Economic growth in Sub-Saharan Africa (SSA) continues to rise from 4.7% in 2013 to a forecasted 5.2% in 2014.
Growth was notably buoyant in resource-rich countries, including Sierra Leone and the Democratic Republic of Congo. It remained steady in Cote d’Ivoire, while rebounding in Mali, supported by improved political stability and security. Non-resource-rich countries, particularly Ethiopia and Rwanda, also experienced solid economic growth in 2013.
Capital flows to Sub-Saharan Africa continued to rise, reaching an estimated 5.3% of regional GDP in 2013, significantly above the developing-country average of 3.9%. Net foreign direct investment (FDI) inflows to the region grew 16% to a near-record $43 billion in 2013, boosted by new oil and gas discoveries in many countries including Angola, Mozambique, and Tanzania.
With lower international food and fuel prices, and prudent monetary policy, inflation slowed in the region, growing at an annual rate of 6.3% in 2013, compared with 10.7% a year ago. Some countries, such as Ghana and Malawi, have seen an uptick in inflation because of depreciating currencies. Remittances to the region grew 6.2% to $32 billion in 2013, exceeding the record of $30 billion reached in 2011. These inflows, combined with lower food prices, boosted household real incomes and spending.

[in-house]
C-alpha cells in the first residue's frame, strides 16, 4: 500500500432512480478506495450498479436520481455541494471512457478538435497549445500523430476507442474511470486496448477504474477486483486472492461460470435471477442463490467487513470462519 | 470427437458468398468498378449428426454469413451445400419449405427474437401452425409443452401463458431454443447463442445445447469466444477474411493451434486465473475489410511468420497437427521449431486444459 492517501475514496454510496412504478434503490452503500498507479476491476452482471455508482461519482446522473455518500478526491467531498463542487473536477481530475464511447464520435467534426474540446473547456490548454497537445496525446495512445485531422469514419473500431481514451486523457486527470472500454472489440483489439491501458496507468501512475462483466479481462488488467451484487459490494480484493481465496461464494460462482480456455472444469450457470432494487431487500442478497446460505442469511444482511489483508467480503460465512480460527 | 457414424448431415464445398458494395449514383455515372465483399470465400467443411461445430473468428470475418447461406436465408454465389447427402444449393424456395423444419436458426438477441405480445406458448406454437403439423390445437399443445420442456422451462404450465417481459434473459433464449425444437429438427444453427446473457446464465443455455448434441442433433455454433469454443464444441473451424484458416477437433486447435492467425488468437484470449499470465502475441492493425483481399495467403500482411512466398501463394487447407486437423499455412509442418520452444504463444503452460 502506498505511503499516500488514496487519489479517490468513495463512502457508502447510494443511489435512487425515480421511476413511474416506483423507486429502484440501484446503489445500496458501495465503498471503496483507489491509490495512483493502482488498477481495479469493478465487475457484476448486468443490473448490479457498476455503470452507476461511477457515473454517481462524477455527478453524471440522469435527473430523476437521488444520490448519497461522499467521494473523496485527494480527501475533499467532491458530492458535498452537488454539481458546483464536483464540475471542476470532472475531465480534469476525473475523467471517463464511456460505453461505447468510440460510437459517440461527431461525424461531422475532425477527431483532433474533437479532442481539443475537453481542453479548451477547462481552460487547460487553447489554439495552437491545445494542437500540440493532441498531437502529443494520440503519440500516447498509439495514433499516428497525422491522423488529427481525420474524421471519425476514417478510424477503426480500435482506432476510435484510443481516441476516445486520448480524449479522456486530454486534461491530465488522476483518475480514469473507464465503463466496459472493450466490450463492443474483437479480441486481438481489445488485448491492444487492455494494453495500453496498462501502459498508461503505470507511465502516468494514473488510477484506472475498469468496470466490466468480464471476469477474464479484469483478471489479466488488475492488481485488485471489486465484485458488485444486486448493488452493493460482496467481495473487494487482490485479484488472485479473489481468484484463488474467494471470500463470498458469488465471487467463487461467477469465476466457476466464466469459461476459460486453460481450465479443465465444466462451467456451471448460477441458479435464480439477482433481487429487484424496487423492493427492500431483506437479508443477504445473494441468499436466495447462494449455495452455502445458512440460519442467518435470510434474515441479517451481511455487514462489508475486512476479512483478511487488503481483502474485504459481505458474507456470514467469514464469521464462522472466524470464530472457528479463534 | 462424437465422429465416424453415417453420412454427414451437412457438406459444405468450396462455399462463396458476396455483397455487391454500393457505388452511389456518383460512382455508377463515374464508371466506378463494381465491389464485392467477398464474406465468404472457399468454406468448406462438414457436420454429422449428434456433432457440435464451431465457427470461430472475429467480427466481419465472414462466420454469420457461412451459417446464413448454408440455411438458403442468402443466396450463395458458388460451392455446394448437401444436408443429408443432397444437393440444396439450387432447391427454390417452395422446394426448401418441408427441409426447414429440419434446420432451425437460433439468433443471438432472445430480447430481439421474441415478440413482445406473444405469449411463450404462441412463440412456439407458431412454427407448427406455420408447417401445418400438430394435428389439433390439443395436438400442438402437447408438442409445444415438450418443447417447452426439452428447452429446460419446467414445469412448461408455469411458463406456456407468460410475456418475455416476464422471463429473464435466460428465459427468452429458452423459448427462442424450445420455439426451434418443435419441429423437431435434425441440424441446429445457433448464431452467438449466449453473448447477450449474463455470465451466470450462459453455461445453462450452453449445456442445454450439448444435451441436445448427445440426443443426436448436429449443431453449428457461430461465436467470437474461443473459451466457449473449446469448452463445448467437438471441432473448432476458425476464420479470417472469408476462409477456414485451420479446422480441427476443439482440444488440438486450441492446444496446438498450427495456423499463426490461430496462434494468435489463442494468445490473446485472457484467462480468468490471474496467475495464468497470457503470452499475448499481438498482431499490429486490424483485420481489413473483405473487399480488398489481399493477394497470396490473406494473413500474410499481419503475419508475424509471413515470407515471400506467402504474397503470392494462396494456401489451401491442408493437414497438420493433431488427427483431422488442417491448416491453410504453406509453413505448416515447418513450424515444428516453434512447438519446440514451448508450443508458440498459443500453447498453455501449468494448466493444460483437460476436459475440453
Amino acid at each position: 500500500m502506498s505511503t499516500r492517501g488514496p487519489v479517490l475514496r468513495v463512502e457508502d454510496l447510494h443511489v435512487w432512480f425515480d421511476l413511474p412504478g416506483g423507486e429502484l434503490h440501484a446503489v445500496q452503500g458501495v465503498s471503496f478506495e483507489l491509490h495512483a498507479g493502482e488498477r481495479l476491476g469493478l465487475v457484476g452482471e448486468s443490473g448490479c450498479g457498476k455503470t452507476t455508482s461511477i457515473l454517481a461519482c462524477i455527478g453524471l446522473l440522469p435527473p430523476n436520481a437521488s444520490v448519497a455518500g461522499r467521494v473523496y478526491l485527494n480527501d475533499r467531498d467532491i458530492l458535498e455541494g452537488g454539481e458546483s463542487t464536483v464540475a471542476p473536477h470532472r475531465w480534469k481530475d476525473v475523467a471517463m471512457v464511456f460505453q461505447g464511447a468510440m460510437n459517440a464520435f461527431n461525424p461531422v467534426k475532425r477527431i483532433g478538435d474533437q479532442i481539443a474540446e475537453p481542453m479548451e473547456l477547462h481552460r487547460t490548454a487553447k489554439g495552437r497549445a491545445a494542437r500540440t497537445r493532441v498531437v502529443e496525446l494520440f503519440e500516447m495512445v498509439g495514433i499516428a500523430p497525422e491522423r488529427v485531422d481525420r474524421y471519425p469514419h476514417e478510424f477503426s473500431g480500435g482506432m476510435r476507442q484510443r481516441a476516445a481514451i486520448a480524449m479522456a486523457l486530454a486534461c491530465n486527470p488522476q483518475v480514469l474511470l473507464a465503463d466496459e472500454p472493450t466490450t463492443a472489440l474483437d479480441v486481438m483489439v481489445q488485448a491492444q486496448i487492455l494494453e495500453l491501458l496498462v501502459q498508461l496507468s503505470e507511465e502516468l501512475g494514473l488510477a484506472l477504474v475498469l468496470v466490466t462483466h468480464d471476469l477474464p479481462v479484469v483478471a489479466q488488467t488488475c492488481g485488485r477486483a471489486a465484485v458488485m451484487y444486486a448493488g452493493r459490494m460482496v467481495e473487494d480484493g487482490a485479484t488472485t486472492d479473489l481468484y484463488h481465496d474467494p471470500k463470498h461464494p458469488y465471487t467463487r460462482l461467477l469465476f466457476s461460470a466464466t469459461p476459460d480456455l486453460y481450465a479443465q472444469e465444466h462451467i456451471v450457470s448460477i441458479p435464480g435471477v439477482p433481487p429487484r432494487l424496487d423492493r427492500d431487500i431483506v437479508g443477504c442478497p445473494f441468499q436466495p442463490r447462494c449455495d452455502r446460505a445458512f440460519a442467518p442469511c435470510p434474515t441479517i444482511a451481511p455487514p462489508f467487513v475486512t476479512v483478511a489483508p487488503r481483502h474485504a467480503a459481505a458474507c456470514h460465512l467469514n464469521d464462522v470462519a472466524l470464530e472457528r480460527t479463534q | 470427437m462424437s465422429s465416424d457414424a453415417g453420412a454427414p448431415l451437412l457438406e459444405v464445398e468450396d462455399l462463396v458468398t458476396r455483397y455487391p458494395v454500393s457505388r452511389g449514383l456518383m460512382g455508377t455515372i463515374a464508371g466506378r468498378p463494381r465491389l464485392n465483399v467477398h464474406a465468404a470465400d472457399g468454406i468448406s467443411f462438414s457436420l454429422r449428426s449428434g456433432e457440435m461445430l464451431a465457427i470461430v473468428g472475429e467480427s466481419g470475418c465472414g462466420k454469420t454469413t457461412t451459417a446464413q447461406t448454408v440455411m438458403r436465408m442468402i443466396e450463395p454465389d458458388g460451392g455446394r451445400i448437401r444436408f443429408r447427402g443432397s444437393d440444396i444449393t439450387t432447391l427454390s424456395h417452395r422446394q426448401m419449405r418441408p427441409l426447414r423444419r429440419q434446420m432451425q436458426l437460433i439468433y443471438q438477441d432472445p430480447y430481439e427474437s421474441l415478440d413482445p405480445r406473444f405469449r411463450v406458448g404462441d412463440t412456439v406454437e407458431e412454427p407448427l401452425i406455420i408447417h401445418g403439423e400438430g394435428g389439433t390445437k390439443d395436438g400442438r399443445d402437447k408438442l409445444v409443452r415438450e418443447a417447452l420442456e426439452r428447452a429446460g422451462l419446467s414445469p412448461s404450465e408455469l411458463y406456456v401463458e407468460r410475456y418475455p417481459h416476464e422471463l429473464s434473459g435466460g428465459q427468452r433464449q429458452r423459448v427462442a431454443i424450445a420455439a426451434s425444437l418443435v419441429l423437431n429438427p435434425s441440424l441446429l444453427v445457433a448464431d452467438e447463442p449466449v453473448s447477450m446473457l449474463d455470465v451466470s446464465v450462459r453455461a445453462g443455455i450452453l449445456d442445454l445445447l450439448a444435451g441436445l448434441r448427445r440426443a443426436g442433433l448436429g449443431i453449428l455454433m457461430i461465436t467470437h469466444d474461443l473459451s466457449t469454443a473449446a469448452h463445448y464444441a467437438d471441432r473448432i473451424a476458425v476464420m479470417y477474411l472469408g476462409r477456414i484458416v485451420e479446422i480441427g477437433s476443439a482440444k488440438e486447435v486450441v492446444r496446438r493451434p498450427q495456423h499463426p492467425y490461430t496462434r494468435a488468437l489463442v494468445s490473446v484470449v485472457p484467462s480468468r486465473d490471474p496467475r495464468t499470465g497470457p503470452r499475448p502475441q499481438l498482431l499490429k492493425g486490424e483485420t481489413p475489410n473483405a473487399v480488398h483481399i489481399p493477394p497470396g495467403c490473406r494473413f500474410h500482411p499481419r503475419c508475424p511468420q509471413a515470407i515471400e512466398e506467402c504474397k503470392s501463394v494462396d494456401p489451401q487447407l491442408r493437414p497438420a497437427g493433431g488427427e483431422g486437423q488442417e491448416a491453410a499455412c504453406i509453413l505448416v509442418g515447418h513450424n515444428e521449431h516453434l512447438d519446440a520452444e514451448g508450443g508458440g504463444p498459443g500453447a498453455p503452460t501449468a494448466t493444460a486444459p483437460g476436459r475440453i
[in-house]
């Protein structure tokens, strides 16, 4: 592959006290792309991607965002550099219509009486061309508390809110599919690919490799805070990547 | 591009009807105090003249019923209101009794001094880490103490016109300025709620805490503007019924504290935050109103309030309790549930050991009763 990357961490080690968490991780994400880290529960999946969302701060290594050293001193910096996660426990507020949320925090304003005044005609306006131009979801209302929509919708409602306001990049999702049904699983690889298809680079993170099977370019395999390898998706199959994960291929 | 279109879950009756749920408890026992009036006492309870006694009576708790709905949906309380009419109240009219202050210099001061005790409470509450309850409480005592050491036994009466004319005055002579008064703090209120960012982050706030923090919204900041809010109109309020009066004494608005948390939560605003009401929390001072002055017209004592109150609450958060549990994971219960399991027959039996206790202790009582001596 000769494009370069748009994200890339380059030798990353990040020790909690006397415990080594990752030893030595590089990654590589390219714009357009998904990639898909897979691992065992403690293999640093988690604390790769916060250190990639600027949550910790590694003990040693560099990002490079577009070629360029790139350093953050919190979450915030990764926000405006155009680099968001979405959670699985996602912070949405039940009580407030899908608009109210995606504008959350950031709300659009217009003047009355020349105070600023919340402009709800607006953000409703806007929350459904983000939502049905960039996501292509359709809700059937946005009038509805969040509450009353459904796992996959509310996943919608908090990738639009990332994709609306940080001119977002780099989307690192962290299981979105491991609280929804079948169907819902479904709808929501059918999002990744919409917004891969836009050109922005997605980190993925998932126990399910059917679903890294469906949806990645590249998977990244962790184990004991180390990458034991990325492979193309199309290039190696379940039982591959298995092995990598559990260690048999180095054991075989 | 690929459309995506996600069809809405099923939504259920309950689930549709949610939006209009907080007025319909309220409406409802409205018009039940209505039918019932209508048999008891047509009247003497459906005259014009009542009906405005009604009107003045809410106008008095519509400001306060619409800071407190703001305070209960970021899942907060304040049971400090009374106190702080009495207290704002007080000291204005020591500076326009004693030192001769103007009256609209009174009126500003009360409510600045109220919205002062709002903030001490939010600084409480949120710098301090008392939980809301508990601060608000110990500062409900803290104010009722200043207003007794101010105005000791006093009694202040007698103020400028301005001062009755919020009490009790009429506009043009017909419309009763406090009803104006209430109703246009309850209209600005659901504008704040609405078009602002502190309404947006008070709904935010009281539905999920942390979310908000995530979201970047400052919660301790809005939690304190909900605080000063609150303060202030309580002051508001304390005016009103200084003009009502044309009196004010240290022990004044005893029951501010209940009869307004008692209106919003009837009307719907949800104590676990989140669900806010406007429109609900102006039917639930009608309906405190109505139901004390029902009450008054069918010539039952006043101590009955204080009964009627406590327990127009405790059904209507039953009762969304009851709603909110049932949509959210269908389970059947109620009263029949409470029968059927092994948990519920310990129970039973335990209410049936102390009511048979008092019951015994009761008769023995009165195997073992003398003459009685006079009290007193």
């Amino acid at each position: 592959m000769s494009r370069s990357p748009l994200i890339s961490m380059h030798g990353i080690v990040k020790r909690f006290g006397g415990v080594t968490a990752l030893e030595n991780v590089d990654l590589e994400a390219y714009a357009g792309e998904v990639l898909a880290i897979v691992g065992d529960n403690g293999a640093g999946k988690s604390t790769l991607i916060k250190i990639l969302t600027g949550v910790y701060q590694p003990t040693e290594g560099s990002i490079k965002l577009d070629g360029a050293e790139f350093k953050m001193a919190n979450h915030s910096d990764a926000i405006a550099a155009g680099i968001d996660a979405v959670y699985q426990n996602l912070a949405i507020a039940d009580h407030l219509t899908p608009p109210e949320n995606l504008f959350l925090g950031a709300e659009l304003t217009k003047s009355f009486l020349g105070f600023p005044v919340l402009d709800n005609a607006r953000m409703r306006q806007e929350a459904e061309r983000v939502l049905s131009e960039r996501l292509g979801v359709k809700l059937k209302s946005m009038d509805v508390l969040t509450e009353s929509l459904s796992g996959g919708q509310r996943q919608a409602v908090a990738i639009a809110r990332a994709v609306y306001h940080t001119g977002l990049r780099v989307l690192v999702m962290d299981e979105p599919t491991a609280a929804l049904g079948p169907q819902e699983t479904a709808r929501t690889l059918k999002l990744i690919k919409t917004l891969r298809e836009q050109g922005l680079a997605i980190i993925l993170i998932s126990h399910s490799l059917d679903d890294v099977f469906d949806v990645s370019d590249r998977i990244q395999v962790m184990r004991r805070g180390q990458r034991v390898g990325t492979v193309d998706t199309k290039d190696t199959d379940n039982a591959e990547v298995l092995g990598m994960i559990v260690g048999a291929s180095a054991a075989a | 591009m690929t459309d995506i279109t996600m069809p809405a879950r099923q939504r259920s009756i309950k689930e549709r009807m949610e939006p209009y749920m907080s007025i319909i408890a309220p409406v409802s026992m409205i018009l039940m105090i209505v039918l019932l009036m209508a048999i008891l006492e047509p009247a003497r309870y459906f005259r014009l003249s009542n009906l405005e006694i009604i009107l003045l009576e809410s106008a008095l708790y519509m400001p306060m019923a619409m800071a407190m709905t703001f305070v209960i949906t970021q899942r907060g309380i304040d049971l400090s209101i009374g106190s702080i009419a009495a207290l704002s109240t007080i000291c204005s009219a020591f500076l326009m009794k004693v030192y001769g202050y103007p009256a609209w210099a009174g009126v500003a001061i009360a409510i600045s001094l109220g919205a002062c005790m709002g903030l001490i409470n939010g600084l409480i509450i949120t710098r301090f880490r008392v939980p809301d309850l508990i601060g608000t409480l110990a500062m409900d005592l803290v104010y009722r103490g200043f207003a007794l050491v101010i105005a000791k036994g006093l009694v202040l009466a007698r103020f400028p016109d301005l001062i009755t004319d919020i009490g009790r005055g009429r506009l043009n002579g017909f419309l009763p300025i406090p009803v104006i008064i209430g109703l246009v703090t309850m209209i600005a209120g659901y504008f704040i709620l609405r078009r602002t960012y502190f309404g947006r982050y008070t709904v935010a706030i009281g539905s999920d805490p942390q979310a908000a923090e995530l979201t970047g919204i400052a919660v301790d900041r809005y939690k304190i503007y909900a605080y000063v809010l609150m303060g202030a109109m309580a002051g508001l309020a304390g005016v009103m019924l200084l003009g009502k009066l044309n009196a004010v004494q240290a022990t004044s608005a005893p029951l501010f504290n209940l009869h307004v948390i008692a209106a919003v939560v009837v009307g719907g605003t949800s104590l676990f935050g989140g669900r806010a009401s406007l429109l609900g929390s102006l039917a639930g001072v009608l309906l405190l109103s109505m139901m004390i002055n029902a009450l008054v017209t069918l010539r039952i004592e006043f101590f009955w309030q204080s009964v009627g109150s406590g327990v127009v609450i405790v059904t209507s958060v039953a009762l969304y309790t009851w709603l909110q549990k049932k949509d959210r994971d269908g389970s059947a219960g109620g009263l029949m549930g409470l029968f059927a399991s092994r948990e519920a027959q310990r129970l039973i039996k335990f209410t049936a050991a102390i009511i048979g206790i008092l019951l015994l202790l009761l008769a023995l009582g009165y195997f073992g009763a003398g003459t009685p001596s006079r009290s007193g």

Tourism also grew notably in 2013, helping to support the balance of payments of many countries in the region. According to the UN World Tourism Organisation, international tourist arrivals in Sub-Saharan Africa grew by 5.2% in 2013, reaching a record 36 million, up from 34 million in 2012, contributing to government revenue, private incomes
“High-quality university programs in Africa, particularly in areas such as the applied sciences, technology, and engineering, could dramatically increase the region’s competitiveness, productivity and growth,” says Makhtar Diop, the World Bank Group’s Vice President for Africa. “Strategic reforms are needed to expand young people’s access to science-based education at both the country and the regional level, and to ensure that they graduate with cutting-edge knowledge that is relevant and meets the needs of private sector employers.”
Diop further notes that a number of African countries are now routinely among the world’s fastest-growing countries as a result of sound macroeconomic reforms in recent years and the fact that the rest of the world has steadily updated its reality of the continent as a high opportunity region for trade, investment, business, science and technology, and tourism. “Poor physical infrastructure will, however, continue to limit the region’s growth potential. Significantly more infrastructure spending is needed in most countries in the region if they are to achieve a lasting transformation of their economies.”
Africa’s Pulse says that the region’s infrastructure deficit is most acute in energy and roads and that across Africa, unreliable and expensive electricity supply and poor road conditions continue to impose high costs on business and intraregional trade.